How does shared ownership work?

I am struggling to buy a property as the prices are so expensive. I know nothing about shared ownership and wonder what buying “a share” of a property involves.
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Question: I have been trying to buy a house of my own recently, but I am really struggling because the price of property is just so expensive. My colleague has said that I should look into shared ownership but, to be honest, though I have heard about it, I know nothing about it. What does buying “a share” of a property involve?
Answer: Shared ownership combines renting with buying part of a property. It is available through housing associations, and is sometimes called “registered providers”.
You can buy from 25 per cent to 75 per cent and pay rent on the share you do not own. You will need a mortgage to fund the share you buy and a deposit or reservation fee may be payable.
A mortgage valuation and/or survey fee will be payable plus legal fees, search fees and Land Registry fees. Stamp Duty Land Tax may also apply.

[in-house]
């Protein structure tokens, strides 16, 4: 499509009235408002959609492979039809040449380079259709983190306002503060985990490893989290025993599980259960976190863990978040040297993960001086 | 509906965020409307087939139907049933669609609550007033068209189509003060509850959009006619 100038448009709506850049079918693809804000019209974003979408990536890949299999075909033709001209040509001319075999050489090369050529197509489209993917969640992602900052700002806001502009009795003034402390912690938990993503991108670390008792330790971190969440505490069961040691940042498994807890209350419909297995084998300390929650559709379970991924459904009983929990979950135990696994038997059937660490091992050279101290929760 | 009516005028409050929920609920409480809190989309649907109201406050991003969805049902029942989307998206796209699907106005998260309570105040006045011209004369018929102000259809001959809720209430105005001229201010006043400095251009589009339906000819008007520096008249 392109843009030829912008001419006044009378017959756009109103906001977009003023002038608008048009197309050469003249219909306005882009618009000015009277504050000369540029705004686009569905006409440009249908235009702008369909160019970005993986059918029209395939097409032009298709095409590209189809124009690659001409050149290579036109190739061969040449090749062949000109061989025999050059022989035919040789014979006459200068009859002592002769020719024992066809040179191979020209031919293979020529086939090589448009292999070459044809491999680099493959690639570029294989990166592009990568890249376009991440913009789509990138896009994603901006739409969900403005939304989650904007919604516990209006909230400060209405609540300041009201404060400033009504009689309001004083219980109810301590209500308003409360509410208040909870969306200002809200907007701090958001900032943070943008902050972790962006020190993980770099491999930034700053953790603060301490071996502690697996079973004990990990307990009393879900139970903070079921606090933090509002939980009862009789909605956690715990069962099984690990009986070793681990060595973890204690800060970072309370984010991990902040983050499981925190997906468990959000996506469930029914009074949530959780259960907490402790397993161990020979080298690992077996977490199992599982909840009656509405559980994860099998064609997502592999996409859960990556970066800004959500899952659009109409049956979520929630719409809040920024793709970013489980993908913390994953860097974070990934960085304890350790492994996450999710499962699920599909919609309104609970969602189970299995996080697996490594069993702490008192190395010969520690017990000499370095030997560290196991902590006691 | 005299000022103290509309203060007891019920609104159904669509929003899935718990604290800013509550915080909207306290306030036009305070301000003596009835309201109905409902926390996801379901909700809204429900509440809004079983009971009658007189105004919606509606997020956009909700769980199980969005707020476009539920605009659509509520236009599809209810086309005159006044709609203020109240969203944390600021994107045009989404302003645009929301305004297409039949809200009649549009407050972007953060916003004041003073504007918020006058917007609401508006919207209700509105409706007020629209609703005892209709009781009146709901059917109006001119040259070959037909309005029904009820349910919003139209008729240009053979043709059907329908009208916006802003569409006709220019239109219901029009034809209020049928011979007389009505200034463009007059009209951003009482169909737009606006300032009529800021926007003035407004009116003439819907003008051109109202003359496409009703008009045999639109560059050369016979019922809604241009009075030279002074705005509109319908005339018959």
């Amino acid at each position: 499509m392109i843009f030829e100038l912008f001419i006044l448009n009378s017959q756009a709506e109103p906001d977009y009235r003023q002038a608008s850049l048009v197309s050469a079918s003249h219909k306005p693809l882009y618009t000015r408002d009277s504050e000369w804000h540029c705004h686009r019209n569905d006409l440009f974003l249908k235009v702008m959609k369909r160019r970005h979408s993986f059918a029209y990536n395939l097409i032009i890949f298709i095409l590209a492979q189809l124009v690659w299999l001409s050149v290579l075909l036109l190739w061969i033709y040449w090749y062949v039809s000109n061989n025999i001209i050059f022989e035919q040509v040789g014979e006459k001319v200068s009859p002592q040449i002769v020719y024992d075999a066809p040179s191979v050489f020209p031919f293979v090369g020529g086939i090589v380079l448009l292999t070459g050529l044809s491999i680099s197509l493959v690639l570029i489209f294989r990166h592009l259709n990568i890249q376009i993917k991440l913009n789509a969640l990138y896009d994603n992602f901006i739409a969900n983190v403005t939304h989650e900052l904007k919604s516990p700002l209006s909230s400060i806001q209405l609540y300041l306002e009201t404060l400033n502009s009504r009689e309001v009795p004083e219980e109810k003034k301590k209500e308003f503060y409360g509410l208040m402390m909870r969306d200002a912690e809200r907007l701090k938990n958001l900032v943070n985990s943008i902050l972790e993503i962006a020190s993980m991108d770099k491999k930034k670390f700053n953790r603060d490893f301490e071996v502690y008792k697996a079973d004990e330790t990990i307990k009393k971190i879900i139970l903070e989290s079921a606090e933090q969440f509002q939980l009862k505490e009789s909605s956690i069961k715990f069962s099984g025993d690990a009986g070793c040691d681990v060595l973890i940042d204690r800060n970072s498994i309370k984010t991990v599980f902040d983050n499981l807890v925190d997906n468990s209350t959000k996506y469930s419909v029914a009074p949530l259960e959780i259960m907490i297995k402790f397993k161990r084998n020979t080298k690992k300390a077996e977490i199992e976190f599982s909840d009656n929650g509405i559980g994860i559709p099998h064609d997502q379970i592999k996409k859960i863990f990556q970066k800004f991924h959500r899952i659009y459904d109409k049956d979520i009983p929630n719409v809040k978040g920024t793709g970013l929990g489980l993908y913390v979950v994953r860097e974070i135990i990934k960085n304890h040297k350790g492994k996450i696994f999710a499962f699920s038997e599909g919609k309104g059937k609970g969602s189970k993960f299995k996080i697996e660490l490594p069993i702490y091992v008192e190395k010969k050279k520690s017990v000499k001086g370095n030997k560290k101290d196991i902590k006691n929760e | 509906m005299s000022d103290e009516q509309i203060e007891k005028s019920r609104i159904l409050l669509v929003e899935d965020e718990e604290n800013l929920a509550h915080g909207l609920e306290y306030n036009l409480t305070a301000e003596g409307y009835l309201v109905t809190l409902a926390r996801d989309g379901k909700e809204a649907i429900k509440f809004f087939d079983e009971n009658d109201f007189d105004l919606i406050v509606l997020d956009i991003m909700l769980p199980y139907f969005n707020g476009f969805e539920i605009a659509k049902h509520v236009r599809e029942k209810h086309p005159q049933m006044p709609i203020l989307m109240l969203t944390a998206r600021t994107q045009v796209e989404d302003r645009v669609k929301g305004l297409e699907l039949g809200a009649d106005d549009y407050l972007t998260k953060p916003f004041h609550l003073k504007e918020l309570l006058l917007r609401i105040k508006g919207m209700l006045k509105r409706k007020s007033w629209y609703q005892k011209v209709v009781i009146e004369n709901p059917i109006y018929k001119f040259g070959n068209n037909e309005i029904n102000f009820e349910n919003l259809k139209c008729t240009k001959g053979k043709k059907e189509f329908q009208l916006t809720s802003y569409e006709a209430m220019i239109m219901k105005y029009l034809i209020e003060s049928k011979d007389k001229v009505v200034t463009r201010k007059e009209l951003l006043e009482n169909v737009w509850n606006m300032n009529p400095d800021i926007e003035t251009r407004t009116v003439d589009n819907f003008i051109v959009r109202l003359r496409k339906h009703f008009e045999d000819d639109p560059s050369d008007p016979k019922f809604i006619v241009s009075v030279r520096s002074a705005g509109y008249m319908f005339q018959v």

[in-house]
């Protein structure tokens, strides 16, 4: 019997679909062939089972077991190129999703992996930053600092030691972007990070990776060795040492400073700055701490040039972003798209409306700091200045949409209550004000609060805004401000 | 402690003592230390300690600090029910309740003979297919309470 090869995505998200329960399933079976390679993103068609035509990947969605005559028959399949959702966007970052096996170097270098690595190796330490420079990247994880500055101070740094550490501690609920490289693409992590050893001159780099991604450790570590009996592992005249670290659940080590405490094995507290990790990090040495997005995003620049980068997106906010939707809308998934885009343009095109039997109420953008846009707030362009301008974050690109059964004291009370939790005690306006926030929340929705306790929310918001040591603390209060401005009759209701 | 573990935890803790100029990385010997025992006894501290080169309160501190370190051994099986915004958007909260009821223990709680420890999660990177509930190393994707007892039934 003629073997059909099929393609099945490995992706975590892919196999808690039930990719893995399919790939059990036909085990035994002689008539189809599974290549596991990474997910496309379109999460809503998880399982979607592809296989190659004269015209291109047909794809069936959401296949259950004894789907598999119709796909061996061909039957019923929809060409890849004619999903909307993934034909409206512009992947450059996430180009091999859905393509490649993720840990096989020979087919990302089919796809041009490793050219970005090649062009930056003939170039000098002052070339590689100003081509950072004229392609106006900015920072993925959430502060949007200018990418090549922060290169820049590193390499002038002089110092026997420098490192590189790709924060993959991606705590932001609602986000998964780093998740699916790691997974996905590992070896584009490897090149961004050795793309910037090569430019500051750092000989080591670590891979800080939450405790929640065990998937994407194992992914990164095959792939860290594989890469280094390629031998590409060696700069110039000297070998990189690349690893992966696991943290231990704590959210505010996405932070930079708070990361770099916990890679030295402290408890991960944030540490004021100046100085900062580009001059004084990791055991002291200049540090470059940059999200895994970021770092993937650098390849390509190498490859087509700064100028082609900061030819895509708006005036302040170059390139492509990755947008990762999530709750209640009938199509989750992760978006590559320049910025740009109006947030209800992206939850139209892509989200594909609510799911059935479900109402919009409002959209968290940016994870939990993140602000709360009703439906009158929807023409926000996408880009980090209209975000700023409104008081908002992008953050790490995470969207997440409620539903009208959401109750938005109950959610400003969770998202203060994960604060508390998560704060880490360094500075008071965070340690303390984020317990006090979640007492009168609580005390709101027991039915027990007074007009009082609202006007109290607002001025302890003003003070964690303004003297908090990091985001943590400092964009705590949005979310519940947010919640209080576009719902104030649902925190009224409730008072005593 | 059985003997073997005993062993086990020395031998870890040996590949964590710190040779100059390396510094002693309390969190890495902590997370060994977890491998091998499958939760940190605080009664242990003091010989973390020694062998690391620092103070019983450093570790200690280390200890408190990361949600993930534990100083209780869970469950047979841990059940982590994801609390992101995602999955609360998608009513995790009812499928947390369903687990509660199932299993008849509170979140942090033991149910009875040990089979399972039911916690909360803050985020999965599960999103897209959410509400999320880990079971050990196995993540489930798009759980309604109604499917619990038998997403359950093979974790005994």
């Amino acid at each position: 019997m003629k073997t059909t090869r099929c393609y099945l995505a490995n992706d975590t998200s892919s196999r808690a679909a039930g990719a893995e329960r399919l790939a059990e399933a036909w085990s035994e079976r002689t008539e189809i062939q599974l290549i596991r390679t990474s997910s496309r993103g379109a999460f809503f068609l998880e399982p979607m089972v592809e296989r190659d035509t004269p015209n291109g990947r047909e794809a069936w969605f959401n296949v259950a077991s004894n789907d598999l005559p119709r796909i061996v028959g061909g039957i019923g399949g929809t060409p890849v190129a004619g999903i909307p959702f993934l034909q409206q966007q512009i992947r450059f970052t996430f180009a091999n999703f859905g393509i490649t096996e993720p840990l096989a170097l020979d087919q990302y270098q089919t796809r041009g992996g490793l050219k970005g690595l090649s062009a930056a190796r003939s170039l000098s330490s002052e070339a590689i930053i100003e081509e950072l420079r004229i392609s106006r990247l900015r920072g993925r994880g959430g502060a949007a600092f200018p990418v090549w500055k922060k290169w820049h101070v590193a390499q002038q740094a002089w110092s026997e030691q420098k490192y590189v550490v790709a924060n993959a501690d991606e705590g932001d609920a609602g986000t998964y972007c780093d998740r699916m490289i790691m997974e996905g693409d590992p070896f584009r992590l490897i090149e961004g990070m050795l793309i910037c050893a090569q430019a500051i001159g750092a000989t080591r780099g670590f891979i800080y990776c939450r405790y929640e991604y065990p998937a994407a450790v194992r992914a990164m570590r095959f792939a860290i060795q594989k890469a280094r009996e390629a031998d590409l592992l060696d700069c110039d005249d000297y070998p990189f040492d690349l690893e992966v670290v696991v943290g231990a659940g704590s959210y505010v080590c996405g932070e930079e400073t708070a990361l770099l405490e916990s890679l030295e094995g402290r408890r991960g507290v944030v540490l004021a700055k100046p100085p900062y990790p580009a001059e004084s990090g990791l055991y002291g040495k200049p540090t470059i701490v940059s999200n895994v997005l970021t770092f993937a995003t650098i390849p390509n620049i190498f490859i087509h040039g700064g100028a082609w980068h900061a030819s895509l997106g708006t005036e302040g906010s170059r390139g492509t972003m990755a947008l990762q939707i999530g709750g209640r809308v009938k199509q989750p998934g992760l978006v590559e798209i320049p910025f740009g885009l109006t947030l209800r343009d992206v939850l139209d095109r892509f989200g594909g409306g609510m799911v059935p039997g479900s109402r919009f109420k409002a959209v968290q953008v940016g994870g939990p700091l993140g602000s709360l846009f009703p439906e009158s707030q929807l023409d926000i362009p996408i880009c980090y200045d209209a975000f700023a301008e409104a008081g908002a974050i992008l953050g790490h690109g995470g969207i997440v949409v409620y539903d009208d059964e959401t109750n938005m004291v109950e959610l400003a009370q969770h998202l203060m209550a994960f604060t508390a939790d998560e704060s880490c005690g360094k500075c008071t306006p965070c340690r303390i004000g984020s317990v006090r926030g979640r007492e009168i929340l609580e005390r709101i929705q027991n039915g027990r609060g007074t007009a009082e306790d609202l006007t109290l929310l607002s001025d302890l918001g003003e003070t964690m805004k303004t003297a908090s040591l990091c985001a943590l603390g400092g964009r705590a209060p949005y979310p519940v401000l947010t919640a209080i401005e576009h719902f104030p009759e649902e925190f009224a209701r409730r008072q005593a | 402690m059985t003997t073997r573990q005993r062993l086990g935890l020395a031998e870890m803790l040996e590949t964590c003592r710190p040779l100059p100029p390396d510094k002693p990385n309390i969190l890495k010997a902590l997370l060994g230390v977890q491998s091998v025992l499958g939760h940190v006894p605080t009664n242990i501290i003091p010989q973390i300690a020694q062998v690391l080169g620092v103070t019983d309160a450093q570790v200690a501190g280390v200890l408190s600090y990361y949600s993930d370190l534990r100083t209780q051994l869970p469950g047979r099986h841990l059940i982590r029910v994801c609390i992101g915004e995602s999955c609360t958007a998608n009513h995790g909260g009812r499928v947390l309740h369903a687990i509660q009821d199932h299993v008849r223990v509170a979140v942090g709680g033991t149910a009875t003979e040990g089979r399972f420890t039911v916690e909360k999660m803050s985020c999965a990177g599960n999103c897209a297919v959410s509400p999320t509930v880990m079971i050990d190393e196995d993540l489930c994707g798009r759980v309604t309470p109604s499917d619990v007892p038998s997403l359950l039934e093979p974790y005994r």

If you buy a flat or a house that has the use of communal areas, you may have to pay an annual service charge, so you have to budget carefully.
You may qualify for shared ownership if you are a first-time buyer or rent a council or housing association property and your household earns (in London) £66,000 or less for a one or two-bedroom property or £80,000 for a three-bedroom property.
If you can afford it, you may buy more shares in your property (up to 100 per cent in most cases) and this process is called “staircasing”.
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If you have a question for Fiona McNulty, please email or write to Legal Solutions, Homes & Property, London Evening Standard, 2 Derry Street, W8 5EE. We regret that questions cannot be answered individually but we will try to feature them here. Fiona is legal director in the real estate group of Foot Anstey LLP in Exeter (
These answers can only be a very brief commentary on the issues raised and should not be relied on as legal advice. No liability is accepted for such reliance. If you have similar issues, you should obtain advice from a solicitor. 

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